Ansett Airlines

This report will compare corporate strategies of Santa Airways and Unseat Alertness from the period since deregulation of airline industry in 1990 up until 2001 when Unseat collapsed. First part of the report will focus on Santa Airways business strategies since 1990. Second part of the report will analyze the success of Santa Airways strategies. Finally, this report will discuss impact that Santa Airways strategies had on Unseat and also explore the possible strategies that Unseat should have had in place to counter Santa strategies.

Santa strategies since deregulation of Australian Airline Industry and its success. Since deregulation of Australian airline Industry Santa has pursued series of strategies that helped this airline expand Its International and domestic network and gain gallants market share. Before Santa was publicly floated, government legislated In favor of Santa expanding Into domestic market via acquisition of Australian Airlines .

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Unseat, which was traditionally a market leader on domestic routes already, lost significant portion of its market share to Australian Airlines, which prior to Santa takeover renewed its fleet and reinvented its business class product. Once Santa entered domestic market its first strategy was to lock in and settle its market share. This was largely achieved by not tackling Unseat and creating airfare confrontation that would lead to loss of revenue but instead operating in a duopoly.

This approach was obvious In silently coordinated pricing and scheduling strategies of both airlines.

Product differences offered by the two alertness were minor and Insignificant. However, a consensual strategic position of Santa operating both International and domestic services was the ability of Santa supporting Its domestic operation by Hubbell passengers from its international outwork into domestic network. This alone created sustainable competitive advantage for Santa where this airline had further reach, wider network, better exposure and therefore more competitive supporting products such as Frequent Flyer program.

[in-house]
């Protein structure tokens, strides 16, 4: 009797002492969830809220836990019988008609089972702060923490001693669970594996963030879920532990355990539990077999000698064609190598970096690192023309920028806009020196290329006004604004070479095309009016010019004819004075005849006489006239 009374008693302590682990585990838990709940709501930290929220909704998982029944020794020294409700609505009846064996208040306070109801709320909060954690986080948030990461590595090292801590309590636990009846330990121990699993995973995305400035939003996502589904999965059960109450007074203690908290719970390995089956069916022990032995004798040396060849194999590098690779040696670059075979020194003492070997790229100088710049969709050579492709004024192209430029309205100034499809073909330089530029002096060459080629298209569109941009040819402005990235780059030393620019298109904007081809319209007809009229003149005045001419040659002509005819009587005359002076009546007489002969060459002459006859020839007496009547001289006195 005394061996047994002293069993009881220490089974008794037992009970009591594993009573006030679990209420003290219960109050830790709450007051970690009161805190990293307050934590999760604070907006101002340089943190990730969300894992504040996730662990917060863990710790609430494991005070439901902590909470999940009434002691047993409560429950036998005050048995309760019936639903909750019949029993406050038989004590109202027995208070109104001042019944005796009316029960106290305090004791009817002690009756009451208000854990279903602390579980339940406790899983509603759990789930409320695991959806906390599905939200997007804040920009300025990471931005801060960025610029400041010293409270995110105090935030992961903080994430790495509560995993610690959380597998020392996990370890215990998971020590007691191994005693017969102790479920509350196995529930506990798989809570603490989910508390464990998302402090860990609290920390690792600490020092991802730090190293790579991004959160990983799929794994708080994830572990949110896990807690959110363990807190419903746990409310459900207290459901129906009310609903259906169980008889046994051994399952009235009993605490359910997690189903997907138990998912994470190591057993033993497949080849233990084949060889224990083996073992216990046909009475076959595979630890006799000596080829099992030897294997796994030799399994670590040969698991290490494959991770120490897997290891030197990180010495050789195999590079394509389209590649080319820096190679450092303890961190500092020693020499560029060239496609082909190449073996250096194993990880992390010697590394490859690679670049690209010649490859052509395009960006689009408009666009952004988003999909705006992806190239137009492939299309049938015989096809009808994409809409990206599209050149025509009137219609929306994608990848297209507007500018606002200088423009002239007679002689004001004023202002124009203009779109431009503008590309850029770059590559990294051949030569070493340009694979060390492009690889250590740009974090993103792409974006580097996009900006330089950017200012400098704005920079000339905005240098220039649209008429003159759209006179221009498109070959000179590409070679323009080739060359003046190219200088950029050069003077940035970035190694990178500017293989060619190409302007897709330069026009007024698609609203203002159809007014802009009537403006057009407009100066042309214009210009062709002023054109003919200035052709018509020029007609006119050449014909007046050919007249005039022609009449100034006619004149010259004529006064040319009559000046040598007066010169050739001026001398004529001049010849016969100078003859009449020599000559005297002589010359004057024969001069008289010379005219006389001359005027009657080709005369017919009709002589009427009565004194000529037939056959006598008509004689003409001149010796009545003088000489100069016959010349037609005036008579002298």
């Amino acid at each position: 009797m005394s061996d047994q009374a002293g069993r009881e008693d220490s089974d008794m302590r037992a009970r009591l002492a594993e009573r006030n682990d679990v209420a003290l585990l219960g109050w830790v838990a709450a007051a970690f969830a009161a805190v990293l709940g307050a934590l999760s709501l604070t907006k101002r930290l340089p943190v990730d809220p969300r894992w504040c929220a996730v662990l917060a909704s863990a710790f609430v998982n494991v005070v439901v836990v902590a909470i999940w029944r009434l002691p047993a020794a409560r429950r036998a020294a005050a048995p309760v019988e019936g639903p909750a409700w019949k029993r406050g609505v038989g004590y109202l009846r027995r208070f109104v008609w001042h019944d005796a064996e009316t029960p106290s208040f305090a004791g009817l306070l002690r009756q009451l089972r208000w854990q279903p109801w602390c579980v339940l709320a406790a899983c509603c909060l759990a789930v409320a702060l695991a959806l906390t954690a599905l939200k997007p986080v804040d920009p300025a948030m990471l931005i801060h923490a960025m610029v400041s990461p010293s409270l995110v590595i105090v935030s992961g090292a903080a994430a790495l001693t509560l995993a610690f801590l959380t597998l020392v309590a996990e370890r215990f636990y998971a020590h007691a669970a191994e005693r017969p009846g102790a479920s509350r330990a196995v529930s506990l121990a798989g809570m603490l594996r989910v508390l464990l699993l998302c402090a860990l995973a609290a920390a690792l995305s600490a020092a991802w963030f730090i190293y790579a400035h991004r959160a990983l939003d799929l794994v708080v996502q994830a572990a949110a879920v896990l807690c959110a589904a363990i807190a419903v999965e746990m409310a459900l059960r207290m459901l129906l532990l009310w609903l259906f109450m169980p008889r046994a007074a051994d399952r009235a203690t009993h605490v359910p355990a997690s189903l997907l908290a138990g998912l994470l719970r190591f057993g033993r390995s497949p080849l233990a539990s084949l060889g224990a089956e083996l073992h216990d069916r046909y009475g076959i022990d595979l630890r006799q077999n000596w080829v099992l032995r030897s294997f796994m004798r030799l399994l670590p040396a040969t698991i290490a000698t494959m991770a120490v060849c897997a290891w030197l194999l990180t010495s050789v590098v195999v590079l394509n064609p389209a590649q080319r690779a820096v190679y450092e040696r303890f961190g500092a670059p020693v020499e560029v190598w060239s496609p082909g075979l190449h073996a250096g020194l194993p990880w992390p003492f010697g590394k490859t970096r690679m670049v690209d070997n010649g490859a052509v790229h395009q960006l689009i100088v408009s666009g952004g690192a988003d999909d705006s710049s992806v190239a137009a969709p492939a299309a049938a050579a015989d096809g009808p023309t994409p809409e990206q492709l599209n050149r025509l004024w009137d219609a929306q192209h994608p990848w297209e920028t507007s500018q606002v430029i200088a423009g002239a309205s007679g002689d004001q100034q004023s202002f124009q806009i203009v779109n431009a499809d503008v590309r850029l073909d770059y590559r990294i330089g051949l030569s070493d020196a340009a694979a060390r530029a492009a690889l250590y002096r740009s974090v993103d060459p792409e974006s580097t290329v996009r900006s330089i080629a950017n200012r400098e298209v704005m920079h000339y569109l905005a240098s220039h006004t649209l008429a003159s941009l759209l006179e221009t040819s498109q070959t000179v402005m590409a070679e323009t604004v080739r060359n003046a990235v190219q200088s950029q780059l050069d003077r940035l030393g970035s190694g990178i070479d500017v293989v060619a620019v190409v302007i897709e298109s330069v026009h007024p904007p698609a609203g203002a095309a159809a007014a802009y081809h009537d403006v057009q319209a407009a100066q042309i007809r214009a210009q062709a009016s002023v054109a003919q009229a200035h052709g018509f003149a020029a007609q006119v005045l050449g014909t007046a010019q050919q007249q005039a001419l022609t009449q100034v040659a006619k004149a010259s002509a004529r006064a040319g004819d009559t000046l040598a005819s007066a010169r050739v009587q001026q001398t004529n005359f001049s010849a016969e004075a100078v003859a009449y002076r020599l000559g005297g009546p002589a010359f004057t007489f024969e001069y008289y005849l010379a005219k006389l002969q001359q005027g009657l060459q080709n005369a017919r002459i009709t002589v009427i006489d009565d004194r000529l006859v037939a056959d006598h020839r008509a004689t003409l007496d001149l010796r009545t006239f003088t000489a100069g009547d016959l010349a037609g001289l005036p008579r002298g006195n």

Also Santa could support its less performing domestic hubs such as Brisbane, Melbourne and Perth via passenger spill from the international operations.

Another significant strategy was increasing barriers to entry for any new competitors (such as Compass) through its dominant position at Australian airports. This has been done In a full coordination with their duopoly Unseat. Years on both domestic and international networks has prompt Santa management to invest into new strategies that will differentiate the airline from its competitors.

These new strategies have spilled from international to the domestic market. They included long term investments into new aircraft, increased frequency especially on trunk routes (an example would be Cutlery ) and continuous improvement of in-flight services.

Furthermore, the company has managed to expand its regional operations through Sanitation by reducing the cost of the airfares significantly . In response to constantly changing external environment Santa recognized the importance of airline alliances and late in the became the member of Narrowed alliance.